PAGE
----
Tuesday, November 4, 2008

Germany: Land of Open Windows and Closed Doors

Every once in a while, it is good to post about some cultural differences. As an American living in Germany, there are lots of things that I notice that are different. Some things I didn't notice at first, and other things were more apparent when I first arrived, however one thing that I have learned during my time here is the way that Germans use windows and doors.

It doesn't seem like it would be that big of a deal really. I mean, what could be so different? People go in and out through doors, and windows let the light in. Well, the differences between Europeans and Americans when it comes to windows and doors is HUGE.

First, windows. In the US, we have windows, and lots of them. There is no difference there. We also have screens on virtually every window. If there is no screen, it probably doesn't get open. We have got to keep the bugs out, and the screen is the only way to do that. We also don't really open windows much. We open them if we need to let the carpet dry out, or to get the fish smell out of the kitchen. If we want to be outside, we will just go outside. Now, in Germany, and from what I have seen also in other places in Europe, it is quite the opposite. Fresh air is highly valued, and the fresh air is not indoors. As the weather is getting colder outside, I thought I would start to see windows closing. i was wrong. As I sit at my desk at work, someone will get up, open the large window in the middle of the room, and sit back down as the what-was-once-toasty temperature drops about 20 degrees. After about five minutes, when everyone is cold, the window will get shut again. As soon as things start to feel nice again, and I am all warmed up . . . "Hey, can you open the window?" "What? Why? Why would you want to open the window?" Well, it is just culture. There is a value of fresh air. And if anyone from work is reading this, don't worry, I have found it to be a good thing, just very different.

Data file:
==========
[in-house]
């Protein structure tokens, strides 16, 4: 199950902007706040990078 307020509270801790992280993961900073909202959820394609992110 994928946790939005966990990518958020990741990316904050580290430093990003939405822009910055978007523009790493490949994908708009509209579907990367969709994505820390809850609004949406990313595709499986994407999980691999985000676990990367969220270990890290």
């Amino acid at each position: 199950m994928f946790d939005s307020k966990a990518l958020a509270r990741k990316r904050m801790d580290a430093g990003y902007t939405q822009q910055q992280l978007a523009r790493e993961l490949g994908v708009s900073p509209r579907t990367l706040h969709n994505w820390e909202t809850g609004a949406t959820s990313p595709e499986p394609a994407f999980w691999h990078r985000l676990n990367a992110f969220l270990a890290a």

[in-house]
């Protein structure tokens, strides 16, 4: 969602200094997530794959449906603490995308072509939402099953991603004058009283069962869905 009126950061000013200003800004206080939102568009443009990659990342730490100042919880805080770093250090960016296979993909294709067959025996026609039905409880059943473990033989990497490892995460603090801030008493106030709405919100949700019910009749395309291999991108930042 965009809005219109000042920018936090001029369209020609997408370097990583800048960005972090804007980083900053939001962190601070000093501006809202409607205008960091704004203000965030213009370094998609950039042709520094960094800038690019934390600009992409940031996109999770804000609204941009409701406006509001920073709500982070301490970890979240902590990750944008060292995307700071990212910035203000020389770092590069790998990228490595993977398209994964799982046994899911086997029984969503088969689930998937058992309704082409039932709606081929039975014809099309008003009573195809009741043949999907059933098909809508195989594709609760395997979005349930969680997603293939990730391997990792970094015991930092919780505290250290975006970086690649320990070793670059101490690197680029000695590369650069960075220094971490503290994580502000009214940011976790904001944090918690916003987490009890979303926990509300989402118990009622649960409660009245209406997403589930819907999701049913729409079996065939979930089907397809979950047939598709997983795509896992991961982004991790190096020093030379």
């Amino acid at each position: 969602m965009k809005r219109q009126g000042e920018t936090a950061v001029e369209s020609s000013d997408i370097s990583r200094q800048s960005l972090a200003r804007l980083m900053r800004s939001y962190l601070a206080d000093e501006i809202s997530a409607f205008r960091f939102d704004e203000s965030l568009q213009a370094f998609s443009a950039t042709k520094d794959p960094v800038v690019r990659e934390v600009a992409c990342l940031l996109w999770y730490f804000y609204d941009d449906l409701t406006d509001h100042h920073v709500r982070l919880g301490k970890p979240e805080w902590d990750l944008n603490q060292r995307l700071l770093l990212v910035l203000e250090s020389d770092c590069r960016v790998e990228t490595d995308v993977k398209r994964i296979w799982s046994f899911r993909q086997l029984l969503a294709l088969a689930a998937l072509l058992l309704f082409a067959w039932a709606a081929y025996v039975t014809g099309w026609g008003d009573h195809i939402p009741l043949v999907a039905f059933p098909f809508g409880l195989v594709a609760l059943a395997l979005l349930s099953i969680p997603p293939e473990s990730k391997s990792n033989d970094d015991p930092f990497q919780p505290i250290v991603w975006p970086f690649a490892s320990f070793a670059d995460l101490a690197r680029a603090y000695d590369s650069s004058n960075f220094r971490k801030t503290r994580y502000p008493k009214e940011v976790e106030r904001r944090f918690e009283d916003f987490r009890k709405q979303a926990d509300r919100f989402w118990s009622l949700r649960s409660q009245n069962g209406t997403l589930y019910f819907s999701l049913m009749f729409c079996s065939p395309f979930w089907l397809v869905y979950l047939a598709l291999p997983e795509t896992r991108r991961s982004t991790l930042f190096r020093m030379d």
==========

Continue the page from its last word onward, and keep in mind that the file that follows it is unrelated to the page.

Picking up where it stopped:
Now, for doors. It is just simply amazing how many doors there are in Germany. Every room has a door. That may sound a bit silly, but it seems like in the US, we like large open spaces, so we have a kitchen, a dining room, and living room all in one large open space. Here, it would all be seperate rooms, each with a closing door. There may even be a door in the hallway that just goes into the other half of the hallway. When you enter the room, you close the door. It is as simple as that. I could try to explain this difference to a European, but it is just too normal for them. There is nothing wrong with it, it is what it is, just a difference.

I know that that seems like small things, but it is these small things that really make you feel like you are in a different country. I find it weird sometimes how we can be so much alike in two different worlds, but it is the small cultural differences that can make the world of a difference to a foreigner.

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